I have never had more fun in my life in a pre-game session.

We decided the following about our version of the Ironlands:

1) THE TRUTH - Strange metal pillars litter the land

2) BEASTS - Monsters stalk the wastelands

3) COMMUNITIES - The Havens is a central hub, connected by caravan trails to smaller settlements

4) DEFENSE - Wardens range the countryside slaying beasts and saving folk

5) CREATURES - The ancient firstborn races live in isolation, protecting their lands fiercely

6) HORRORS - Undead stalk the night

7) LEADERS - The chiefs of the Havens squabble incessantly, factions vying for control

8) LEGACIES - Antediluvian ruins pepper the land

9) MYSTICISM - Rare and dangerous, magic is wielded by a gifted few at great cost

10) RELIGION - Prayers to gods old and new comfort the folk

11) OLD WORLD - A sickness drove us from there

As someone who HATES canon and dreads the droning info dump of most pre-sessions, the convivial atmosphere of cooperation, where we all discussed and decided on the outlines of the imaginary world we would share, was a great relief and loads of fun. Each choice also came with story hooks which we could hang our PCs' hats on.

We only dipped out toes in character generation before calling it a day, but so far we have the following characters sketched out:

A skald (bard) searching for a lost city!

His companion, a merchant always looking for trinkets!

A monster hunter searching for his disappeared mentor!

A warden haunted by dreams of apocalypse, looking to find the truth behind her nightmares!

In short, the mechanics lead to evocative characters, while the choice of Assets (basically gear or talents) is both rich and devilishly difficult.

I can't wait to see what we all bring to the table next session.

Also, as Beggars with a shared desire to try new game systems, everyone was very open and supportive of each other. The GM was patient, knowledgeable, and flexible, all of which bodes well for the campaign.

The only downside is that I have a new rule set to read just as the new semester and funding application season starts.

Sigh. I guess change is as good as a rest and I'll sleep when I'm dead.

The game is available as a free download HERE. There is also a dungeon-exploration variant called DELVE. If you're looking for an alternative to D&D with emergent world building and character generation, give it some love.

Friday, July 10, 2020

About That Princess In The Tower... Random Table

I'm watching Doc McStuffins with little man.
There is a princess who doesn't want to be rescued, who wants to do everything a knight can.

I love it. Good for her!

It has inspired the following Random Table (staple of the old OSR)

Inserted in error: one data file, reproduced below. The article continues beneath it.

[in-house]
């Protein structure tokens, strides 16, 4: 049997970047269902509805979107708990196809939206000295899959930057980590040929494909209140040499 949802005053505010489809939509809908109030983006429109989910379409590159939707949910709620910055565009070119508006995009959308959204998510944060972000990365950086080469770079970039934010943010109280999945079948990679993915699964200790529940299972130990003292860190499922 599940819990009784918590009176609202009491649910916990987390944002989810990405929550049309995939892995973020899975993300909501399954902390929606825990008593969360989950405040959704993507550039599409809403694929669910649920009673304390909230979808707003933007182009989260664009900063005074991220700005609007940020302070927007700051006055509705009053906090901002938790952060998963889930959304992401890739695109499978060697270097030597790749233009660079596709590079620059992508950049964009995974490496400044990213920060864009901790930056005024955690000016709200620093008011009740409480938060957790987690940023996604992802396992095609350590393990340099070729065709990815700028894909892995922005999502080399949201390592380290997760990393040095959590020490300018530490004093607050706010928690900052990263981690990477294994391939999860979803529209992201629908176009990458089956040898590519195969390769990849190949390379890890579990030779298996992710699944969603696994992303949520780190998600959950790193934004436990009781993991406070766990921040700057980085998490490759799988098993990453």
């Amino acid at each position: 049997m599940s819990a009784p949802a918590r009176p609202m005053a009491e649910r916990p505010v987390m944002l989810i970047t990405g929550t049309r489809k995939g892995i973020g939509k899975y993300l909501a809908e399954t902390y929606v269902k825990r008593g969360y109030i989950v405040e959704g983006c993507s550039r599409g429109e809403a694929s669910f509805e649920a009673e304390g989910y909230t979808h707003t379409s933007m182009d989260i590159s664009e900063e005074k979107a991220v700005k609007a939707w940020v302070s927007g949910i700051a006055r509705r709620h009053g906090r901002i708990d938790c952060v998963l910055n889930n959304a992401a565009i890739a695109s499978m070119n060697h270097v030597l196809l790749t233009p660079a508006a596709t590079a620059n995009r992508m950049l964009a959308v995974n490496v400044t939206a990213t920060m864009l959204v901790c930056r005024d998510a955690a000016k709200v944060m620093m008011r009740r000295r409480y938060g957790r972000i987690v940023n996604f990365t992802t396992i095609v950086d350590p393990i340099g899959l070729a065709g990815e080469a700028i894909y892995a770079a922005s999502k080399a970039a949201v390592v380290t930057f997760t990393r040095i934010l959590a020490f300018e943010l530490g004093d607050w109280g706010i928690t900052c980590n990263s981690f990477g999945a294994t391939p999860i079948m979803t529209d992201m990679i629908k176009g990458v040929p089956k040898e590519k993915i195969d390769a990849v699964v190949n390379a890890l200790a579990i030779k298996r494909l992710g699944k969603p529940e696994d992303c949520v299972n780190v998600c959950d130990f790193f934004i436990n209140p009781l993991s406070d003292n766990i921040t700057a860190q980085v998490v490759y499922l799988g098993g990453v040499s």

About that princess in the tower, she's actually... (roll d10)

1 A hag, transformed into a princess but looking for a meal. Claw claw bite while looking gorgeous!
2 A wizardess just wanting to be left alone to research spells. Bug off or its magic missile time...
3 Seven dwarves, the princess is long gone. They could use some help clearing out their diamond mines, though.
4 Six petrified knights, the princess is long gone with lucky number seven. Find a way to unfreeze them and there might be a great reward, or big adventure.
5 A giant mimic in the shape of a tower, eats anyone who tries to enter. Use the stats of a big monster (purple worm?) and start rolling dice...
6 A real princess, but there's a one in a million chance one of you murder hoboes can wake her. Roll 7d10 ONCE, if they are all 1 then one of you is the lucky stiff. Wake her up and marry her and you're a king!
7 A hag, but with a heart of gold and looking for love. She'll play along until the wedding night, then confess her true form. She'll be a loyal NPC if loved, an adversary if scorned.
8 A princess, but she just wants to adventure and rescue people. Could she tag along and learn the ropes?
9 A prince, but wouldn't mind one of you handsome adventurers putting him over your shoulder!
10 An alien princess in silvery dress. When awoken, the exits shut, the tower rocks, spews smoke outside, then blasts off. Next stop, her planet! Time to start Googling Spelljammer...

Two more weeks of online teaching then I suppose I'll be shooting out at a decent speed again.


Saturday, June 27, 2020

What Constitutes A Move?

So I read this post about hating story games because Powered by the Apocalypse (PbtA) uses playbooks and moves HERE. I gotta say, although I don't know PbtA well, I think there is a lot to unpack in this post and the argument it makes.

Basically, the OP was appalled that a PbtA gamemaster defused a player's stated intent to 'Kick Ass' by making them choose between fighting a monster OR getting to their vehicle. The cited problematic exchange is as follows:

Alan, the Keeper: “The flayed one is racing you to the car,and it looks like it’s going to get to you before you can close the door. So Mark, what do you do now?”Mary, playing her hunter Mark: “I kick some ass*!”Alan: “What are you doing?”Mary: “I’m going to smash it out the way with my baseballbat so I can get in the car.”Alan: “That sounds like you’re not really getting into afight: what’s most important? Killing the flayed one or gettingto the car?”Mary: “Oh, yeah, killing it I guess. I’ll stop running andjust start smashing it on the head.”